Nowadays, buyers are lucky. They can search the web to get data on a desired property. They can then count on experts, such as the real estate broker, to obtain more data to bridge their knowledge gap. Having all the data on hand is the lifeblood of negotiation.
Some buyers use intimidation and tenacity to reduce the price of a property. When, in fact, raising your voice, constantly criticizing, and acting up are ineffective methods. All these attitudes lead to confrontation.
The buyer’s most persuasive argument remains his or her knowledge of a property’s data. The more the buyer knows about the property, the more negotiation power he or she will have over the seller, especially if the selling owner is unprepared. Continue reading →
You’re planning on buying your very first home in the near future. You have heard of a promise to purchase (formerly known as an offer to purchase) and you are wondering what its purpose is. Here are the main details.
The promise to purchase is the result of a series of exchanges and promises between the future home buyer and the current homeowner. All the details are written down in this document. The promise to purchase is an agreement, which defines the ground rules between the two parties. If conditions are set forth, the deadlines should be clearly stated and the parties undertake to fulfill them.
The promise to purchase is an important document because, as the title states, you commit to buy the property, but under certain conditions set forth on either side. These conditions are laid down in writing in this document.
The promise to purchase is the step that comes right before the deed of sale, which is the famous contract that officially declares you the owner of the coveted house. Just about every detail written down in the promise to purchase will be found in the deed of sale. The content is very similar. Continue reading →
Selling your home in less than a year and selling it for the desired price is the dream of every homeowner looking to sell his or her property. How to make it happen? Here is an overview.
The asking price must be reasonable from the beginning. Setting it too high in the hopes of making a huge profit is the worst thing you can do. All professionals will tell you: properties that have been on the market for too long frighten the buyers away. They’ll back off.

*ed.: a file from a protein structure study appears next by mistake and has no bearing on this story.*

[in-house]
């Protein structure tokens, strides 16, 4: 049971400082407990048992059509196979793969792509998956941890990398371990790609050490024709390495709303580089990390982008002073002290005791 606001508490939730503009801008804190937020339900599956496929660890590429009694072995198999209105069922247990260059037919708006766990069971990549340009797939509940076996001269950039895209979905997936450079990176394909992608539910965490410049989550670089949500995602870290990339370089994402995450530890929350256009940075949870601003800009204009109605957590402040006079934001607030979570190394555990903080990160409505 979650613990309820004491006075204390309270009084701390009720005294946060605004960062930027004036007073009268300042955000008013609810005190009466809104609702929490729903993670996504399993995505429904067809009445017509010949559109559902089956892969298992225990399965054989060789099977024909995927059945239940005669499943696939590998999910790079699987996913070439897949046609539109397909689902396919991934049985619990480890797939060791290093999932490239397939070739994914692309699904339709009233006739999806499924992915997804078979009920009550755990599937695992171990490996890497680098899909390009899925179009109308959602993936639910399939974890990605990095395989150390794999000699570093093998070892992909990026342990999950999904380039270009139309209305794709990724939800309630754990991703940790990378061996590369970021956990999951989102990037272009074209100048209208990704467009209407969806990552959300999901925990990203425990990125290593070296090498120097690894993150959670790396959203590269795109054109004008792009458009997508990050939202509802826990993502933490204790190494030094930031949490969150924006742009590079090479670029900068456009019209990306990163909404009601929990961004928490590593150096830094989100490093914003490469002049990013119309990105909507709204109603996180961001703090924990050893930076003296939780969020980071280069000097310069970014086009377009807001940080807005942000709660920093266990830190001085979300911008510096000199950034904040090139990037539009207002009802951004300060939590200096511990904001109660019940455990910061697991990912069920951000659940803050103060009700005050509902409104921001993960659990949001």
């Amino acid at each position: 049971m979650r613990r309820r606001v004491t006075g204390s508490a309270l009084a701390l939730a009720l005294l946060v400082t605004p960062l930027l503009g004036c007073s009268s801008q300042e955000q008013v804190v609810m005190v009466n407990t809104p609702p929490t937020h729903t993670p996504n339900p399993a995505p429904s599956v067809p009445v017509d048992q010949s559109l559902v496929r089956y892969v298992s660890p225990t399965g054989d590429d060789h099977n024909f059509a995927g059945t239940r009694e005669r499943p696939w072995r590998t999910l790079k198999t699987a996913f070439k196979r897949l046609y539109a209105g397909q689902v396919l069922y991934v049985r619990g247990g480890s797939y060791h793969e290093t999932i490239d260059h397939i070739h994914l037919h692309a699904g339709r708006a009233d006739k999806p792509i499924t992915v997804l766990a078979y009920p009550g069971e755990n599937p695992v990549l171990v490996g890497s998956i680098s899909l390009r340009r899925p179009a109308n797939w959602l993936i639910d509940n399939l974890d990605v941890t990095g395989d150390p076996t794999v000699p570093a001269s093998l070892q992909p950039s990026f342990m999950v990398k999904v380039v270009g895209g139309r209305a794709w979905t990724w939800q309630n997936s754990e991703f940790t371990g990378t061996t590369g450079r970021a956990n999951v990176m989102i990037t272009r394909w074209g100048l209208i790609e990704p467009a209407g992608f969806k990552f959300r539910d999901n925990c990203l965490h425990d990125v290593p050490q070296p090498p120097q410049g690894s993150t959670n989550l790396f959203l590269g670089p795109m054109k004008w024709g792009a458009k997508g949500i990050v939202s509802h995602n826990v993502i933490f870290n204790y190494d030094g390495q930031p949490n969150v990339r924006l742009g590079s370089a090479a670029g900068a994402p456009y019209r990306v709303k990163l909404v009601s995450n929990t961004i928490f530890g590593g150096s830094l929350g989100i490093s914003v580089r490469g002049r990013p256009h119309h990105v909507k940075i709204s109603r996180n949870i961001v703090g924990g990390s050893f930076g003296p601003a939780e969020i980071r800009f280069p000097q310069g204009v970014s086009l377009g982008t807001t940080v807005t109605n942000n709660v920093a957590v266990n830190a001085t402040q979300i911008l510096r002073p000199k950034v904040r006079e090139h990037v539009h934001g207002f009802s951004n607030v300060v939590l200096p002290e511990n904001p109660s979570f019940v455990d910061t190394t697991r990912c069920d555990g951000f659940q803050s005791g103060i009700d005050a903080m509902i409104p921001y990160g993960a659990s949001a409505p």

A classic way to set the asking price is to look at the selling price of the similar homes nearby. But, this method is not foolproof. The houses on the street may look the same, but you don’t know their history, their overall condition inside and out or the upgrades that have been carried out over the years.
The municipal assessment gives an idea of how much a house should sell, but this method has its limits too.
Avoid setting the price according to your own judgment. What if the house is worth more than you had guessed? Otherwise, be realistic. Your house is not a mansion.
The real estate broker is highly qualified to determine the selling price for obvious reasons. However, by doing business with an accredited appraiser, you’ll end up with an appraisal report. It will come in handy when negotiating with the future buyer.
Once you have set the asking price, establish the lowest price you would be willing to accept. Your real estate broker will help you with this step.
The statement is taken from a book that contains the predictions of a French scientific committee and it’s serious.
Baby boomers will not live on bridges, but their children might. At least according to the book Les 50 innovations qui vont bouleverser notre vie d’ici 2050 (The 50 innovations that will change our life by 2050).
It won’t be the first time in history. Building on bridges was common practice in the Middle Ages and the Renaissance. Take the Rialto Bridge in Venice and the Ponte Vecchio in Florence. But they are small bridges, or giant walkways, depending on how you look at it.
Canada’s housing market rebounded in 2013 from the effects of stricter mortgage rules the previous year. In most regions, sales rose moderately above past-decade norms, supported by low interest rates and falling unemployment. Home builders kept pace with demand, encouraged by new household formation and steady price gains.